An ambitious new project led by award-winning Yorkshire farmer Angus Gowthorpe intends to help other farmers across the UK to unlock precious improvements to soil health at a crucial time for agriculture and the environment.
With assistance from the Farmer Scientist Network, a group supported by the Yorkshire Agricultural Society, Angus, who runs a 500-acre mixed farming enterprise near York, has successfully secured funds to design and develop a farmers’ guide to cover crops species selection, establishment, and termination.
Angus is a successful early adopter of the use of cover crops and was recently named as Farmers Weekly’s Environmental Champion of the Year.
Angus, pictured below (photo courtesy of Simon Hill Photos), has been awarded funding through the Farming Innovation Programme, delivered by InnovateUK, the UK’s innovation agency, in collaboration with the Department for Environment Food and Rural Affairs (DEFRA) as part of the Research Starter Competition.
The competition aims to support farmgate ideas from farmers, growers, and foresters to solve major problems facing their business on themes of sustainability, productivity, and resilience.
The role of cover crops
Healthy soil is fundamental to productive farming and to the land’s ability to lock in greenhouse gases that would otherwise be released into the atmosphere, and so growers across the country are taking steps to better protect and improve their soils.
The use of cover crops as an effective method to achieve healthy soils has never been more important.
Cover crops are a non-cash crop that farmers are increasingly turning to, to decrease nutrient losses, improve soil health and vitality, disrupt pests and diseases, and to provide much-needed habitats for on-farm biodiversity between commercial crops.
Cover crops are now recognised as being the cornerstone for emerging ‘regenerative agriculture’ approaches within future farming policy.
Yet, the use of cover crops does come with risk and uncertainty.
Choosing the right crops
As with any newly adopted approach to farmland management, it is not always ‘one size fits all’, and a poor decision at any stage of the process, from seed selection to termination, can result in failed crops, wasted time, financial loss and missed opportunities.
The cover crops project led by Angus aims to develop the UK’s first accessible, independent, farmer-led and scientifically supported ‘Farmers’ guide to cover crop selection, establishment and termination’ to provide confidence for farmers wishing to plant the right cover crops for their farms.
This pioneering approach will draw together existing resources into a ‘one-stop-shop’ web platform and will seek to incorporate a range of on-farm variables such as soil composition and regional climates to help farmers establish an appropriate approach to planting, rotating and managing the benefits of cover crops on their farms.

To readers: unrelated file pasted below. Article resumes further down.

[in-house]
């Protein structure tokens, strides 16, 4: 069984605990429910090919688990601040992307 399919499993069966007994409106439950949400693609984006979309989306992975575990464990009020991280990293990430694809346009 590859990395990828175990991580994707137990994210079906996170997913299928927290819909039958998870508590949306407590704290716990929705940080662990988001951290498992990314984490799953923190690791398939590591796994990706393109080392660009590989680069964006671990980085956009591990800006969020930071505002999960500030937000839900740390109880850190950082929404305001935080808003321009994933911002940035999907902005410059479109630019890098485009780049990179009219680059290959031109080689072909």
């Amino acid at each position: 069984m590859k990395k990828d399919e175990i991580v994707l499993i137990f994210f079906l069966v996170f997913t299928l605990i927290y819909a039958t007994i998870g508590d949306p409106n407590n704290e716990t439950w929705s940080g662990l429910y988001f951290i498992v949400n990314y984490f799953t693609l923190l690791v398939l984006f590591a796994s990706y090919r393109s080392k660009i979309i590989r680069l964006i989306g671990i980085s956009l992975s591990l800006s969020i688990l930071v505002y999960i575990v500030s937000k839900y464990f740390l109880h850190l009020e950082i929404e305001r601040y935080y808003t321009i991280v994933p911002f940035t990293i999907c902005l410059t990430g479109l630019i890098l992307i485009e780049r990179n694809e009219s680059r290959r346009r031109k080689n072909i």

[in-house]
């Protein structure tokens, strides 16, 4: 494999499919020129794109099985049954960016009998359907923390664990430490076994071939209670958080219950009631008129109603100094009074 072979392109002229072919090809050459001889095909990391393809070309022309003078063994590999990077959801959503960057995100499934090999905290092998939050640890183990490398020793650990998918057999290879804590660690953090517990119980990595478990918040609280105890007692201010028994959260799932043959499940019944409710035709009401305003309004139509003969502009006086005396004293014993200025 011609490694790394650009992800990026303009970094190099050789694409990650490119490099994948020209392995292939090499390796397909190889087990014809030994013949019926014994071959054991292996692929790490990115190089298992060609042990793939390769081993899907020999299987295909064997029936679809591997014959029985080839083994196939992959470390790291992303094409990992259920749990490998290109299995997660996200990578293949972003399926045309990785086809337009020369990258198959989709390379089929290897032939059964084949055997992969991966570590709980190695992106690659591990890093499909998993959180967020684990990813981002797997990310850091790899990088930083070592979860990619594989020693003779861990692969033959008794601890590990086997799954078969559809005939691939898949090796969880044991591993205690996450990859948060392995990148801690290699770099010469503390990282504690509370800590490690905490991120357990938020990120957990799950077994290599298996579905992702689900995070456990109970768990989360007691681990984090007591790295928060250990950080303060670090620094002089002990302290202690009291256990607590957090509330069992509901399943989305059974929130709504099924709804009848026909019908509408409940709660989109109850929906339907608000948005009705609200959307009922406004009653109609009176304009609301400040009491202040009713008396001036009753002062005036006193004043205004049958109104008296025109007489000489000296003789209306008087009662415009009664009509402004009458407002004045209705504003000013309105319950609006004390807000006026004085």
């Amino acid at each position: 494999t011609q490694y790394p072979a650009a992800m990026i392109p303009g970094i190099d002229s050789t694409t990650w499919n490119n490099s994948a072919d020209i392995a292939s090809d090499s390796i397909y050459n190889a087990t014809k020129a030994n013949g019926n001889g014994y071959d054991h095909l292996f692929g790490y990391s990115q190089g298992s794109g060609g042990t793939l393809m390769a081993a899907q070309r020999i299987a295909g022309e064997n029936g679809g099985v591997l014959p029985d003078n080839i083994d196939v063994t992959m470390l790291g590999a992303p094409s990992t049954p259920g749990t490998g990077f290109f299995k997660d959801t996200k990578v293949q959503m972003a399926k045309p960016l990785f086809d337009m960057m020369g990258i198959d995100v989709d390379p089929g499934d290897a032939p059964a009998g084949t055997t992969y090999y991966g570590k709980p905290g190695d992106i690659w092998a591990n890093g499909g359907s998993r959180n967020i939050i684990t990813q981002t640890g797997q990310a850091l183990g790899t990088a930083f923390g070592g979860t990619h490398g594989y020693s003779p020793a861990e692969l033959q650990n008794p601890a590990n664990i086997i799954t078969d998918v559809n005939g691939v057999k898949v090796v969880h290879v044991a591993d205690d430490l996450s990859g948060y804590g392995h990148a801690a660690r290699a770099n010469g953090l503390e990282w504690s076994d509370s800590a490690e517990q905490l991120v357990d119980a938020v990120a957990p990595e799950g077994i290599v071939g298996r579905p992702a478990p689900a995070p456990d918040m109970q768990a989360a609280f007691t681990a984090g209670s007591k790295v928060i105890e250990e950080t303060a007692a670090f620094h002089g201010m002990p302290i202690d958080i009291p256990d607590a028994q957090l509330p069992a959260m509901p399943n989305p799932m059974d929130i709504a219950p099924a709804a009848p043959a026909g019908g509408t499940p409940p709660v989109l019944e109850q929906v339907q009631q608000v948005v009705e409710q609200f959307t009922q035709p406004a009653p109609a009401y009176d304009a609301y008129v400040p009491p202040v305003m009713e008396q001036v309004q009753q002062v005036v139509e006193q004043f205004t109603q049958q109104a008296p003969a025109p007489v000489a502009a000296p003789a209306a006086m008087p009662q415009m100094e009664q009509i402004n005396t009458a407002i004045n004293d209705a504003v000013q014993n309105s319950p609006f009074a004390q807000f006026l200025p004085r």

Angus Gowthorpe said:
There are a great deal of questions surrounding cover crops, ranging from what should I grow, to how should I kill them and all manner in between.
By developing this guide, we hope to provide a resource that can be easily accessed and can be a source of a great deal of information and answer many of these questions.
Holly Jones, Project Manager of the Farmer-Scientist Network at the Yorkshire Agricultural Society said:
As a charity, the Yorkshire Agricultural Society supports farming families and businesses through the Farmer Scientist Network by advancing and encouraging relevant and impactful agricultural research for the protection and sustainability of food and the environment.
Amid defining challenges – climate change and the need to balance environmental sustainability with productive farming – the need to advance scientific solutions has perhaps never been greater.
We hope that the cover crops guide will be a farmer-friendly resource that informs productive regenerative farming systems for many years to come.
Dr Dave George, Precision Agronomist at Newcastle University added:
We’re beginning to utilise cover crops more on our own university farms, under challenging conditions on heavy clay in the north of England.
It’s a great privilege to be involved in this project to share what we’ve discovered so far.
The science behind the use of cover crops is rapidly evolving but has great potential to boost farm incomes, according to Clive Wood, Northern Technical Advisor at Kings Crops, who said:
The incorporation of various Stewardship and Sustainable Farming Incentives into a farm’s overall rotation, in combination with sustainable rotation, can be a powerful way to increase farm incomes and gross margins.
PhD Researcher David Purdy of David Purdy Soils added:
Cover crops can bring many benefits to the way soils function. They can significantly increase infiltration rates, improve soil structure, and improve worm numbers. However, having a medium to long term view and their management are key to capitalise on these benefits.